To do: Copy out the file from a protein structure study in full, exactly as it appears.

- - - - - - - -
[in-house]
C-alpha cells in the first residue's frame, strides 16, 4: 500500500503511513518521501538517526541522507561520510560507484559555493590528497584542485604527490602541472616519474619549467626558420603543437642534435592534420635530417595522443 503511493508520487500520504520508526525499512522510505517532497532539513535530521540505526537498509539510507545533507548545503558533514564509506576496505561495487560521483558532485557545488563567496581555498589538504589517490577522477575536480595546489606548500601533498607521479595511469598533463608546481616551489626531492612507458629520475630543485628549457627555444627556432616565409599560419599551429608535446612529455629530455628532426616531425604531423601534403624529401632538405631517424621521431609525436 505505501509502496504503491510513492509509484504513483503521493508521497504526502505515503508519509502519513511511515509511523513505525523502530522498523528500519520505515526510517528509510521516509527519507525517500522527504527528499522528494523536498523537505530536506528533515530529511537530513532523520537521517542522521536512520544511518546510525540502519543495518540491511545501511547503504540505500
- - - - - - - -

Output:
[in-house]
C-alpha cells in the first residue's frame, strides 16, 4: 500500500503511513518521501538517526541522507561520510560507484559555493590528497584542485604527490602541472616519474619549467626558420603543437642534435592534420635530417595522443 503511493508520487500520504520508526525499512522510505517532497532539513535530521540505526537498509539510507545533507548545503558533514564509506576496505561495487560521483558532485557545488563567496581555498589538504589517490577522477575536480595546489606548500601533498607521479595511469598533463608546481616551489626531492612507458629520475630543485628549457627555444627556432616565409599560419599551429608535446612529455629530455628532426616531425604531423601534403624529401632538405631517424621521431609525436 505505501509502496504503491510513492509509484504513483503521493508521497504526502505515503508519509502519513511511515509511523513505525523502530522498523528500519520505515526510517528509510521516509527519507525517500522527504527528499522528494523536498523537505530536506528533515530529511537530513532523520537521517542522521536512520544511518546510525540502519543495518540491511545501511547503504540505500